More ambitious for a kingdom, at any rate, Horatio thought. The unexpected resurrection of the likely heir had threatened to plunge Denmark into civil war – until Hamlet had, even more unexpectedly, disclaimed all interest in the throne and returned to Wittenberg to finish his doctorate. Or possibly, not to finish it. The prince had never seemed to be in any great hurry to begin with, and now he no longer had to worry about whether the-king-his-father could spare him for another year.
“But,” said Wagner, looking once again from Rosencrantz and Guildenstern to Hamlet and Laertes, “why are you living if they … are not?”
“I think you will need to ask Dr. Cornelius that,” said Hamlet. Laertes looked as if he wished the earth would open and swallow him; it was just as well he had not been in the seminar long, because Dr. Faustus claimed to know an incantation that would do exactly that.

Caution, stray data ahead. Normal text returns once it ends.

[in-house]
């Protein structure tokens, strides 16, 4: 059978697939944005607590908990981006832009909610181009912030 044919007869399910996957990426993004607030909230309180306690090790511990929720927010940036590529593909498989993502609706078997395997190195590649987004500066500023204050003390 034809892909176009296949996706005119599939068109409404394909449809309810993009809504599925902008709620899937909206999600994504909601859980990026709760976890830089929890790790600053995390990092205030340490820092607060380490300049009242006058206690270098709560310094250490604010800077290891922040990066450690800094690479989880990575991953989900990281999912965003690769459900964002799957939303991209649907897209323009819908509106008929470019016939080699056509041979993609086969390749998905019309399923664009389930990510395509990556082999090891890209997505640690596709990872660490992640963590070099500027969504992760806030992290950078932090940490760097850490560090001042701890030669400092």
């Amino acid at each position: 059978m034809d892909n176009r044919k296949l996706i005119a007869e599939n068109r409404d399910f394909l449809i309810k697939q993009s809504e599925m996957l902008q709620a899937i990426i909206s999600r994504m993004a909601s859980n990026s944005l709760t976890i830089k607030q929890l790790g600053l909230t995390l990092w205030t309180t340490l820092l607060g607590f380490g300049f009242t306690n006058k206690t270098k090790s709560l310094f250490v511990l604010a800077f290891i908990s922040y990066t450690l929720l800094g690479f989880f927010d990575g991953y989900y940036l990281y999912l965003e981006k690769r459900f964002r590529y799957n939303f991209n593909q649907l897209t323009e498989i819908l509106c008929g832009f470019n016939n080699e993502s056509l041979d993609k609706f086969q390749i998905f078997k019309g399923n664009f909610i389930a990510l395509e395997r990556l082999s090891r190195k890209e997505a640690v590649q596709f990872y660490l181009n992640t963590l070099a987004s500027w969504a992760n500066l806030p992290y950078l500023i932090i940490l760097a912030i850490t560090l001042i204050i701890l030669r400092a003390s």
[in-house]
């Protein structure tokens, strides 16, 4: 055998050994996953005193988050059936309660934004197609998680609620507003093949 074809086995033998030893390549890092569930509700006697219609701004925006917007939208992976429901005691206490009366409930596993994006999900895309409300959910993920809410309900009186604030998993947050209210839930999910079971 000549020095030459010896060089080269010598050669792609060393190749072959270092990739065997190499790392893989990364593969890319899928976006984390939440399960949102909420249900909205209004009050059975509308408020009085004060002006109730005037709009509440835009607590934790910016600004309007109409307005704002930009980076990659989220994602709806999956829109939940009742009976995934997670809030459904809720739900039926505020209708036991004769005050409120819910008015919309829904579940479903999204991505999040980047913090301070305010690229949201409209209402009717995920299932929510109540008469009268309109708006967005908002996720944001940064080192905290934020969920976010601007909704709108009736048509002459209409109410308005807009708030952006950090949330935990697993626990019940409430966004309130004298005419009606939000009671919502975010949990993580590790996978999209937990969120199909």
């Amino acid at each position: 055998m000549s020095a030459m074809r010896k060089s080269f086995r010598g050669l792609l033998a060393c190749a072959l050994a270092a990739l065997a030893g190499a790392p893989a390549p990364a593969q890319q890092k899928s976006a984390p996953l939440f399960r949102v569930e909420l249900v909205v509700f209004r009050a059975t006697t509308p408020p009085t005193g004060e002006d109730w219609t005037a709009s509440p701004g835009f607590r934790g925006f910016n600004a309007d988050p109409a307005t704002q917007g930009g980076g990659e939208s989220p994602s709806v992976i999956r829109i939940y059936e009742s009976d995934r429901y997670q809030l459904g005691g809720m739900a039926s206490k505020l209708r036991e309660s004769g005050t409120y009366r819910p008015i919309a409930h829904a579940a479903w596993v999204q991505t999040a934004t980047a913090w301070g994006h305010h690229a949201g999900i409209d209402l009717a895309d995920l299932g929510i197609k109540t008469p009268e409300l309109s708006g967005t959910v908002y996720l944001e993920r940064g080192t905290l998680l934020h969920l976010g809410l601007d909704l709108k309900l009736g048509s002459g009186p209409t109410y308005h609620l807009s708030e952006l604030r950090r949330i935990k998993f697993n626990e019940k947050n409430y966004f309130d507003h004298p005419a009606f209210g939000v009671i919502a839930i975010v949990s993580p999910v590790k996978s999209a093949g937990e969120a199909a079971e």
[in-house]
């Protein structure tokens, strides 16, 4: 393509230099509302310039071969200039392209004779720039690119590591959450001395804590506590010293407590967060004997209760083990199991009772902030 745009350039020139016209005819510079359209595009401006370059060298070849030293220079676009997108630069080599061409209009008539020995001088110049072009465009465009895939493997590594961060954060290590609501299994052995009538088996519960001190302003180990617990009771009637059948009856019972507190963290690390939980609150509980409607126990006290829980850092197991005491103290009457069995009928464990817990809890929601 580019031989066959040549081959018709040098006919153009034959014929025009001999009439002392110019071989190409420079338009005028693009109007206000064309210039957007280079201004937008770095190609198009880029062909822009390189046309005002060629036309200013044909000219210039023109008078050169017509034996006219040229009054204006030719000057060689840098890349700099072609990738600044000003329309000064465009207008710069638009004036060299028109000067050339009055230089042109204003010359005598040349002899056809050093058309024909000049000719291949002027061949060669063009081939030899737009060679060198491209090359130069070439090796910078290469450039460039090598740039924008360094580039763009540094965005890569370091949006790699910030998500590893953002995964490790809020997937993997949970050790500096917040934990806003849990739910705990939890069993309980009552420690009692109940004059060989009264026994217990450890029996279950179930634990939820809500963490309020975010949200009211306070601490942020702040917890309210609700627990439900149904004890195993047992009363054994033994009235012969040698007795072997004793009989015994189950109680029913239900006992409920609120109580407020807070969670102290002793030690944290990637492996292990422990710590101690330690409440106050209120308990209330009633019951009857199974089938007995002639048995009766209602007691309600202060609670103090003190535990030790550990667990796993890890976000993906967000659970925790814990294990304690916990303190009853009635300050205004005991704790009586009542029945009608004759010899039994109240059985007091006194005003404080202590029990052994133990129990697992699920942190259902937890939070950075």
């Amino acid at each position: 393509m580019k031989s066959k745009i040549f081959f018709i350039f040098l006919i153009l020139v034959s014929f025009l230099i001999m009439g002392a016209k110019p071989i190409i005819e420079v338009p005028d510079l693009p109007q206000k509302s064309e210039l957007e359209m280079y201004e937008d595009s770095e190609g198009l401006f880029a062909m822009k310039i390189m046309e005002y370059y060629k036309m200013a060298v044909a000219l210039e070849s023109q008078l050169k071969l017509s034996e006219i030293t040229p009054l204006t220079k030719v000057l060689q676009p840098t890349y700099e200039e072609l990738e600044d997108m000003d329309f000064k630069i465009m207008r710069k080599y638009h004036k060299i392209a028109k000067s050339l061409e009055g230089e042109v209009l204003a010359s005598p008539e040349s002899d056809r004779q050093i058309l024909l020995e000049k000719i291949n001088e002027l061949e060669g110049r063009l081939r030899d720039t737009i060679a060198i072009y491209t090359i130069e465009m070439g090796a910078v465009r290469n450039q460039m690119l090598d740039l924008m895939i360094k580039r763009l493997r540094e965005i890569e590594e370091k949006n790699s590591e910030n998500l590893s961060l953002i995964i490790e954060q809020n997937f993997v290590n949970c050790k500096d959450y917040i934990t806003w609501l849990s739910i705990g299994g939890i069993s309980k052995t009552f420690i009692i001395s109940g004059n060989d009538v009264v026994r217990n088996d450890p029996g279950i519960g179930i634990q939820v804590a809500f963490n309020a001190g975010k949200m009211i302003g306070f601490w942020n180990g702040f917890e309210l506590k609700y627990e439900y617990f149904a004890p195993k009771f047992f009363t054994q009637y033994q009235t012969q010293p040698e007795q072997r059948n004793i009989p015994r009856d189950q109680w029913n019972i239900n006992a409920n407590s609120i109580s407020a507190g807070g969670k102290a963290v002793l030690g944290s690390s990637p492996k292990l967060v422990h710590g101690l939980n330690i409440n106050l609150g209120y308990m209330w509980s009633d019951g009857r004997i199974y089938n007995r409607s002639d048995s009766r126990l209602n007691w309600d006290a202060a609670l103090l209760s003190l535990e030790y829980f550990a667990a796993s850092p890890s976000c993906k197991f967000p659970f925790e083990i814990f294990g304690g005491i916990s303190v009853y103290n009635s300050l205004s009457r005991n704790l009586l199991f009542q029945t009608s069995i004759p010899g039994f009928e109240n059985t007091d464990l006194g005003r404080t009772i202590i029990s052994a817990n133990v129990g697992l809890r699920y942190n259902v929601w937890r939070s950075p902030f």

Horatio drew Wagner aside. “Laertes met Dr. Cornelius by chance in Paris,” he explained. “He was in the market for poison, and it seems Dr. Cornelius is in the habit of watching for desperate people wanting to buy poison, and selling them powerful sleeping-draughts instead. He regards it as philanthropy.”
“Oh. I thought he was on a research trip.”
“Perhaps he was,” said Horatio, wondering whether Laertes would end up as a case study in one of Dr. Cornelius’s articles. He hoped there would not be identifying details. Laertes seemed honestly repentant, although that hadn’t stopped King Fortinbras from banishing him from the court with extreme prejudice. Wittenberg had taken him in; Wittenberg always did.